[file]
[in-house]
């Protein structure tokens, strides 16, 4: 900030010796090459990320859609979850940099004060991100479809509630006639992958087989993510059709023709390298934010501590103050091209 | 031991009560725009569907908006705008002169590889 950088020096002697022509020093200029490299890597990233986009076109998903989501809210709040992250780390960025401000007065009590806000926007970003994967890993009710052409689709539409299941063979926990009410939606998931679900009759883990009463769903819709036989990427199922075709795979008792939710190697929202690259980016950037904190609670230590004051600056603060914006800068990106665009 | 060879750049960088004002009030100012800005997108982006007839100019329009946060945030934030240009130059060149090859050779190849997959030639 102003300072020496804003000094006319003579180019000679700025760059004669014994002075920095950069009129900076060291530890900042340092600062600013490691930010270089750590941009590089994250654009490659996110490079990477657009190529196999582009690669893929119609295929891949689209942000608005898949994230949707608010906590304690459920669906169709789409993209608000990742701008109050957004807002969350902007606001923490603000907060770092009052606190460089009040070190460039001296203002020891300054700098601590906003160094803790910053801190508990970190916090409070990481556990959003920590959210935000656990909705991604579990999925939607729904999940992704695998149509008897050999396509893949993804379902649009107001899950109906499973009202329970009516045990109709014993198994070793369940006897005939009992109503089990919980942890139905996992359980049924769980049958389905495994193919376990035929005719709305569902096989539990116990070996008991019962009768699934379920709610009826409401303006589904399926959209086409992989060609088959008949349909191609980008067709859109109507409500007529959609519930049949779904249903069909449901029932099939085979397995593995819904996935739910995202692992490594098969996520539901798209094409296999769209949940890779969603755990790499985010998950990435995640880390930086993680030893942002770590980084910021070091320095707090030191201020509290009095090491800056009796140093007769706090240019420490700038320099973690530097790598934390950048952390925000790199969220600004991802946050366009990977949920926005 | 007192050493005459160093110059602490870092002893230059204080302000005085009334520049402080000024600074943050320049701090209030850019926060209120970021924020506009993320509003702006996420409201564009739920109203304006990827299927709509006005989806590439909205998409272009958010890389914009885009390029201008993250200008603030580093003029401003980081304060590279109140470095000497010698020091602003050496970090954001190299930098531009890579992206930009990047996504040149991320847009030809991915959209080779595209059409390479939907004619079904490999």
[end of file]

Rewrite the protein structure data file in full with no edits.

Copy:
[in-house]
């Protein structure tokens, strides 16, 4: 900030010796090459990320859609979850940099004060991100479809509630006639992958087989993510059709023709390298934010501590103050091209 | 031991009560725009569907908006705008002169590889 950088020096002697022509020093200029490299890597990233986009076109998903989501809210709040992250780390960025401000007065009590806000926007970003994967890993009710052409689709539409299941063979926990009410939606998931679900009759883990009463769903819709036989990427199922075709795979008792939710190697929202690259980016950037904190609670230590004051600056603060914006800068990106665009 | 060879750049960088004002009030100012800005997108982006007839100019329009946060945030934030240009130059060149090859050779190849997959030639 102003300072020496804003000094006319003579180019000679700025760059004669014994002075920095950069009129900076060291530890900042340092600062600013490691930010270089750590941009590089994250654009490659996110490079990477657009190529196999582009690669893929119609295929891949689209942000608005898949994230949707608010906590304690459920669906169709789409993209608000990742701008109050957004807002969350902007606001923490603000907060770092009052606190460089009040070190460039001296203002020891300054700098601590906003160094803790910053801190508990970190916090409070990481556990959003920590959210935000656990909705991604579990999925939607729904999940992704695998149509008897050999396509893949993804379902649009107001899950109906499973009202329970009516045990109709014993198994070793369940006897005939009992109503089990919980942890139905996992359980049924769980049958389905495994193919376990035929005719709305569902096989539990116990070996008991019962009768699934379920709610009826409401303006589904399926959209086409992989060609088959008949349909191609980008067709859109109507409500007529959609519930049949779904249903069909449901029932099939085979397995593995819904996935739910995202692992490594098969996520539901798209094409296999769209949940890779969603755990790499985010998950990435995640880390930086993680030893942002770590980084910021070091320095707090030191201020509290009095090491800056009796140093007769706090240019420490700038320099973690530097790598934390950048952390925000790199969220600004991802946050366009990977949920926005 | 007192050493005459160093110059602490870092002893230059204080302000005085009334520049402080000024600074943050320049701090209030850019926060209120970021924020506009993320509003702006996420409201564009739920109203304006990827299927709509006005989806590439909205998409272009958010890389914009885009390029201008993250200008603030580093003029401003980081304060590279109140470095000497010698020091602003050496970090954001190299930098531009890579992206930009990047996504040149991320847009030809991915959209080779595209059409390479939907004619079904490999």